On the 18th of June 2020, the US Supreme Court released its long-awaited decision in the case of THE DEPARTMENT OF HOMELAND SECURITY ET AL V. REGENTS OF THE UNIVERSITY OF CALIFORNIA ET AL. The decision was favorable to the class of individuals known as Deferred Action for Childhood Arrivals (DACA). By a 5-4 decision the US Supreme Court held that the Department of Homeland Security’s decision to “rescind DACA was arbitrary and capricious”. This is an important victory for DACA recipients, many of whom are Jamaicans as well as hailing from other Caribbean islands and nations. But it is also important to note what the US Supreme Court decided.
The US Supreme Court was very clear in stating “The dispute before the Court is not whether DHS may rescind DACA. All parties agree that it may. The dispute is instead primarily about the procedure the agency followed in doing so”. The decision was a very narrow one and not broad and far-reaching. The decision was a very precise and technical one.
The US Supreme Court held “We do not decide whether DACA or its rescission are sound policies. “The wisdom of those decisions is none of our concern” Cheney II US at 207. We address only whether the agency complied with the procedural requirement that it provide a reasoned explanation for its action. Here the agency failed to consider the conspicuous issues of whether to retain forbearance and what if anything to do about the hardship to DACA recipients. The dual failure raises doubts about whether the agency appreciated the scope of its discretion or exercised the discretion in a reasonable manner. The appropriate recourse is therefore to remand to DHS so that it may consider the problem anew”.
The US Congress has the authority under the US constitution to make laws regarding immigration and the appropriate body to pass meaningful immigration laws, including as to DACA recipients. The current House of Representatives would be amenable to doing so but the current US Senate would not and thus immigration law reform is unlikely this year, and possibly likely next year after the November 2020, election, depending on which party, Democrat or Republican wins the house, Senate and Presidency.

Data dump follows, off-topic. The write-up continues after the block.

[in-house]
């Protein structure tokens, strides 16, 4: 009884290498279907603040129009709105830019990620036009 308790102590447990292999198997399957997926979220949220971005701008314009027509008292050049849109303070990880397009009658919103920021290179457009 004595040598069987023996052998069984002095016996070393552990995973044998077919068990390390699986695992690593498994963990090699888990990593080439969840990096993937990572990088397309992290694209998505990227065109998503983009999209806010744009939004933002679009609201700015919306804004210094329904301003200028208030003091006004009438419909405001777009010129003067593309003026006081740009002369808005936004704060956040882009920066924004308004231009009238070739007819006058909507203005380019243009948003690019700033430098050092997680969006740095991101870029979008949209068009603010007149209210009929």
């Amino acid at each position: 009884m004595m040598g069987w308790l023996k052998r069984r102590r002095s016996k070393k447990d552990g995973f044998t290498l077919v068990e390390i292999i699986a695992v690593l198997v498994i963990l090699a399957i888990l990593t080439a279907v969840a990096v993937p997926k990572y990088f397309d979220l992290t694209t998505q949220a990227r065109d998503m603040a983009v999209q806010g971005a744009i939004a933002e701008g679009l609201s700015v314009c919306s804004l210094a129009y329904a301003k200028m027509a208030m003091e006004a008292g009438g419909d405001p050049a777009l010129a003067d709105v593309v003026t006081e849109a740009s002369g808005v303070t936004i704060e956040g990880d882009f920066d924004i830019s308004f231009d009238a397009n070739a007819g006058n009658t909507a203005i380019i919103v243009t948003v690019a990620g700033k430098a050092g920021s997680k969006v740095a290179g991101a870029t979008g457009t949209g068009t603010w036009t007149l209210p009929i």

While I am thrilled that the DACA recipients scored a victory with the US Supreme Court, it is a very tenuous victory, at best. Soon after the June 18th decision, senior DHS and USCIS officials expressed great displeasure with the decision as did the President. I am mindful that the current administration will work assiduously and overtime to correct the technical flaws pointed out in the Supreme Court ruling and try to attack DACA again. There is a good chance they may have such a chance sooner than later.
DACA recipients can exhale for the moment but need to be on guard for the immediate, intermediate, and long-term future. The current administration, if given another opportunity will try to rescind DACA and limit immigrants’ rights as much s they can. The Supreme Court decision provides breathing room for DACA recipients, but not a firm foundation for long term benefits. For that, there must be comprehensive immigration law reform. The upcoming general election in November 2020, will be pivotal in determining if there will be comprehensive and meaningful immigration law reform. For those who can vote do not let the upcoming election pass you. Exercise your right to vote.
If you have an immigration question, or you need legal representation in an immigration matter please feel free to contact me by calling me at (305) 648 3909 or sending me an email at [email protected].
About the Author
Oliver J. Langstadt is a Jamaican American attorney admitted to practice law in the state of Florida. He was raised in St. Mary Jamaica, near Highgate. He completed his high school education at the Priory School in Kingston, Jamaica. He attended the University of Miami School of Law and graduated with his law degree in 1985. He has been practicing law and immigration law for over twenty-five years. He is well-seasoned in all aspects of immigration law, including family petitions, immigrant visas, non-immigrant visas, business visas, investor visas, waivers from removal and unlawful presence, naturalization applications, and removal defense. He may be contacted at 305 648 3909 or via e-mail, at [email protected] He welcomes the chance to be of service regarding your US immigration cases and matters.
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